BEIJING – After a week of turbulence in Hong Kong, Beijing appears to have settled on its message to the city: Continued protests risk throwing away everything that makes it special.
A front-page editorial in the Communist Party’s flagship newspaper, the People’s Daily, blasted the protesters who stormed the city’s Legislative Council on Monday as “extremists” whose actions threaten to hinder economic and social development and “ruin Hong Kong’s reputation as an international business metropolis.”
The comments play into a widespread anxiety among Hong Kong residents: that the former British colony risks irrelevance as it is swallowed up by an increasingly wealthy and powerful China. Beijing is using this week’s unrest to put its own spin on events, sending protesters the message that their actions are more likely to speed up than slow down that trend.
State media has presented Hong Kong as a city on the brink. “As the global economic landscape undergoes profound adjustments and international competition becomes increasingly fierce, Hong Kong faces great challenges and cannot afford flux or internal attrition,” the People’s Daily said.
Historic protests erupted in recent months over Hong Kong Chief Executive Carrie Lam’s decision to push ahead with a controversial bill that would allow extraditions to the mainland, alarming locals and spooking the local business community.
The ransacking of the legislature came on the anniversary of the 1997 handover, as tens of thousands of people marched peacefully in a separate annual protest that passed near the complex.
On Wednesday, Hong Kong-based broadcaster TVB said police arrested at least 13 people in relation to the occupation of the complex. Dozens more suspects have been identified and a wave of further arrests is expected in “the near future,” the South China Morning Post newspaper reported Thursday, citing unidentified people in law enforcement.
“The protesters now risk losing the moral high ground. This could be a turning point,” said Wang Huiyao, an adviser to China’s Cabinet and founder of the Center for China and Globalization. “The violence could destroy their credibility, and it will be hard for anyone in the West to defend. They will also alienate people who supported the movement.”
State broadcaster China Central Television aired footage Tuesday of Lam denouncing the demonstrators and video of police riding in to secure the building. A website run by the Communist Party’s nationalist Global Times said the chaos “disrupted public order and challenges the rule of law.”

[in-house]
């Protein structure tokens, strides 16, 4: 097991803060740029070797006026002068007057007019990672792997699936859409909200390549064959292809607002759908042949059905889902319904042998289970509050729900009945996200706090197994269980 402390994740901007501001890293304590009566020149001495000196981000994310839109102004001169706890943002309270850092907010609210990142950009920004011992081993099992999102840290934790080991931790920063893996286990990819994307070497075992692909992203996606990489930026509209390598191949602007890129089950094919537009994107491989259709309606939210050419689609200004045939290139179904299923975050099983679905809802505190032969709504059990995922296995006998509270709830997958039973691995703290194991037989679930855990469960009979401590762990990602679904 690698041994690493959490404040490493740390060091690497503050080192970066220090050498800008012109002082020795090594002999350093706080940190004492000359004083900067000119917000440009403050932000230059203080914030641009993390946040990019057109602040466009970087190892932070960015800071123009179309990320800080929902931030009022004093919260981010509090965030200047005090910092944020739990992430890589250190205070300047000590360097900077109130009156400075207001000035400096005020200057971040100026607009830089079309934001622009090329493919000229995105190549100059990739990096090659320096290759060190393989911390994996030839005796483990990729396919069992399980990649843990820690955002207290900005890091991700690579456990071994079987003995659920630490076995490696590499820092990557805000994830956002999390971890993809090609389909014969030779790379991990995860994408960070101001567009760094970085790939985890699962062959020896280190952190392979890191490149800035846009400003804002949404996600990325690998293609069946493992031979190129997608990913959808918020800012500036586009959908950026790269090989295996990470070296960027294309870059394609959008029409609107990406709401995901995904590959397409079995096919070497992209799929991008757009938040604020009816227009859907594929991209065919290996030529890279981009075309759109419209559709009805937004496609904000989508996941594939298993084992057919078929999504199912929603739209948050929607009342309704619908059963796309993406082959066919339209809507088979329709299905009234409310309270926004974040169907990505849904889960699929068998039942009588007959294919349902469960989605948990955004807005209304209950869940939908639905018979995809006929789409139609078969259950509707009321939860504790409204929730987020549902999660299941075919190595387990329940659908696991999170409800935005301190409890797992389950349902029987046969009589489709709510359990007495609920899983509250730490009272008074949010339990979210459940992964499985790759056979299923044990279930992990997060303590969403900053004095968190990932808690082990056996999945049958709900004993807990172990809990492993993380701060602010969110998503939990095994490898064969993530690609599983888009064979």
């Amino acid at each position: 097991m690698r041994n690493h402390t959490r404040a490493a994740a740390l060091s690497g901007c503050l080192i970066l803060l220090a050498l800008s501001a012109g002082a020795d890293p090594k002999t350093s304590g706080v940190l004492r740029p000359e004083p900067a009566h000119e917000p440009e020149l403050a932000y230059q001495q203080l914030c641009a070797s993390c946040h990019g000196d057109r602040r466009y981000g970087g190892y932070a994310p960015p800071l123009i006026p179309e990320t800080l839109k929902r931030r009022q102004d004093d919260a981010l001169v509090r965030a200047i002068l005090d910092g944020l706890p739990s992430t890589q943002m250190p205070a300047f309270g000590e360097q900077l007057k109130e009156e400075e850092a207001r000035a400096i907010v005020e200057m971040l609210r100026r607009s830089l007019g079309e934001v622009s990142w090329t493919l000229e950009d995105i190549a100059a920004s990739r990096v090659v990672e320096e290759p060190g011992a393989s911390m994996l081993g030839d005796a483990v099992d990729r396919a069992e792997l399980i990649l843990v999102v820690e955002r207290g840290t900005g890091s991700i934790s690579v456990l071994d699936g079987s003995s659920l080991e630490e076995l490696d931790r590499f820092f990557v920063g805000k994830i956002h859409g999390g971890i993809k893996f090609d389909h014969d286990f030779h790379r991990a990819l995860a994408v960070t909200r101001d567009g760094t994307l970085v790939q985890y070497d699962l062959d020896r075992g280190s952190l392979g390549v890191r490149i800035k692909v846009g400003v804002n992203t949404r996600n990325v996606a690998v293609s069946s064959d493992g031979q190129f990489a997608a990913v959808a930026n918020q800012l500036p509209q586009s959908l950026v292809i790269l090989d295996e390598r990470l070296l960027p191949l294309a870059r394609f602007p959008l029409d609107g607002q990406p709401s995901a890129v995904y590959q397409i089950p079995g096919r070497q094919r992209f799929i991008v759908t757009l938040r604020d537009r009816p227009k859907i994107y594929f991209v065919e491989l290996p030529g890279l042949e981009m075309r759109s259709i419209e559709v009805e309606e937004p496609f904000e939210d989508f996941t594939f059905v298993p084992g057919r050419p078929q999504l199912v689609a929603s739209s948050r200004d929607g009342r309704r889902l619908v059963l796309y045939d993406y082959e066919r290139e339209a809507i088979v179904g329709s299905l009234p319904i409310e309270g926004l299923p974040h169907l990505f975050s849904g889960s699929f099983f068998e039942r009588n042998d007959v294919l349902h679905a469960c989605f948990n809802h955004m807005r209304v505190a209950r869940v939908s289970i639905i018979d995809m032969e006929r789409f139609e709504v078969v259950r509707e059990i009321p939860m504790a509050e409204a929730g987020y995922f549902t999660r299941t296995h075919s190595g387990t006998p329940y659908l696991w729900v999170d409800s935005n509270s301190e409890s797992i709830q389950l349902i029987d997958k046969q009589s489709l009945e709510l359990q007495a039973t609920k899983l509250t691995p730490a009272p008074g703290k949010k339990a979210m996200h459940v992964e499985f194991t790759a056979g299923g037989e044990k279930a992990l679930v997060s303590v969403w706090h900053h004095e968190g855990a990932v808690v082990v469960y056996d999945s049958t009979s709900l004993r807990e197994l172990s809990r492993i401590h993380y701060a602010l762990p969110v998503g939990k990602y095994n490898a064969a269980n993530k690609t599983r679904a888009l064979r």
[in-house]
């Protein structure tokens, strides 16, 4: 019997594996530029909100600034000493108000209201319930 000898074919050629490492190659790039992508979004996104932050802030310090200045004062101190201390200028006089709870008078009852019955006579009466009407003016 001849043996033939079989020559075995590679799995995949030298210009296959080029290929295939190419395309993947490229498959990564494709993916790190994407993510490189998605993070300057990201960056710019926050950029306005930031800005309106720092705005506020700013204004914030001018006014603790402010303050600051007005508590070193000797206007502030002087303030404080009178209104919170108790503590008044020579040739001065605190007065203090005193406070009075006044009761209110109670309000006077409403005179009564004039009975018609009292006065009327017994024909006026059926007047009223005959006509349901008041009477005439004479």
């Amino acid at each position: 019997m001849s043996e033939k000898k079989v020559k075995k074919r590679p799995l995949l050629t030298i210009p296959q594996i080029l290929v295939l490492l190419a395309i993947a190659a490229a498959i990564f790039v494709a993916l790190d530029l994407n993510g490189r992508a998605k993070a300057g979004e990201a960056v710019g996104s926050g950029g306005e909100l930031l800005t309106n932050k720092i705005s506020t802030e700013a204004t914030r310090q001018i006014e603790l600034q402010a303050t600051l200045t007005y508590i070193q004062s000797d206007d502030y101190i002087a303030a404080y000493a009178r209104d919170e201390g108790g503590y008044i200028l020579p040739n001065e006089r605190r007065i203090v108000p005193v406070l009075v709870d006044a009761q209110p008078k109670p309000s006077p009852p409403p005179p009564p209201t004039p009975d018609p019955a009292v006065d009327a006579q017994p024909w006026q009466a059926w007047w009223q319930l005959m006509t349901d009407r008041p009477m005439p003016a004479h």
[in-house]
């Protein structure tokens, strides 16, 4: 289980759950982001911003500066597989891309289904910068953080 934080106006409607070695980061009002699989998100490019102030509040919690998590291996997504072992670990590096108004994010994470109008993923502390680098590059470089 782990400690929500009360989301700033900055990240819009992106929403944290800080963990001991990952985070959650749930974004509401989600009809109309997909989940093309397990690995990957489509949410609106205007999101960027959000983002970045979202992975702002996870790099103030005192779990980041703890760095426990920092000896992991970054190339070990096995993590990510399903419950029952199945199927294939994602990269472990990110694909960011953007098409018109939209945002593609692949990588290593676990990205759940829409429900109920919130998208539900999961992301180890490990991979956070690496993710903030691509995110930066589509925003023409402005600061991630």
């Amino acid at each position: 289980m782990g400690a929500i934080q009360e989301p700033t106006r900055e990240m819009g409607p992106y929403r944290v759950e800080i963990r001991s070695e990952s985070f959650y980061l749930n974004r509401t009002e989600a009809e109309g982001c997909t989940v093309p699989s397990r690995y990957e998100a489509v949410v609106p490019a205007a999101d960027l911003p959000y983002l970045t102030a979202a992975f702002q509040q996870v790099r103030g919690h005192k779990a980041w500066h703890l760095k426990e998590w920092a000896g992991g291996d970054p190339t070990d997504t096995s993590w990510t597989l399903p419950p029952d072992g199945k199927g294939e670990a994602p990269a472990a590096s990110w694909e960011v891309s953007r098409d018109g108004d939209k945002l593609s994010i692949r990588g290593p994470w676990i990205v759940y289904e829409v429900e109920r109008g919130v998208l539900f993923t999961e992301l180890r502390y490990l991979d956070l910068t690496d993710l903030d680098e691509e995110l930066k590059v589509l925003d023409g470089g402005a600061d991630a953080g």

It’s a narrative that challenges some of China’s external critics, leading to an usually public war of words with the U.K., which has usually prioritized smooth relations with Beijing since returning Hong Kong.
Prime Minister Theresa May told Parliament she was “shocked” by the scenes of violence and, after Chinese Ambassador to London Liu Xiaoming accused the British government of meddling, summoned him to the Foreign Office to explain.
British Foreign Secretary Jeremy Hunt urged Chinese President Xi Jinping to “let it be” and not apply new pressure to Hong Kong, while his rival to succeed May as Conservative Party leader, former Foreign Secretary Boris Johnson, said that he stands with the city’s residents “every inch of the way.”
“The U.K. government chose to stand on the wrong side, it has made inappropriate remarks, not only to interfere in the internal affairs of Hong Kong but also to back up the violent lawbreakers,” Liu said in a televised statement Wednesday. He also said Britain has tried to “obstruct” Hong Kong authorities from “bringing the criminals to justice, which is utter interference in Hong Kong’s rule of law.”
The Chinese government has taken an increasingly firm line against both perceived meddling and the more radical protesters. The Foreign Ministry and the Hong Kong and Macau Affairs Office have denounced the protesters who stormed the legislature as “extremists.”
On Tuesday, ministry spokesman Geng Shuang described Western criticisms as “an ugly act of hypocrisy” while warning countries to choose their words and actions carefully. From the outset of the protests, Beijing has obliquely hinted at the role of “foreign interference” in instigating unrest.
In the long run, “it is hard to see a happy ending to this impasse,” Simon Pritchard, global research director at Gavekal, wrote in a note.
“On the Hong Kong side, the student holidays will end and the pragmatism that characterizes most of the population may persuade all but a hard core of protesters to back away,” Pritchard said. “If something like this does play out, it will be a fragile truce until the next big challenge to Hong Kong’s way of life comes around.”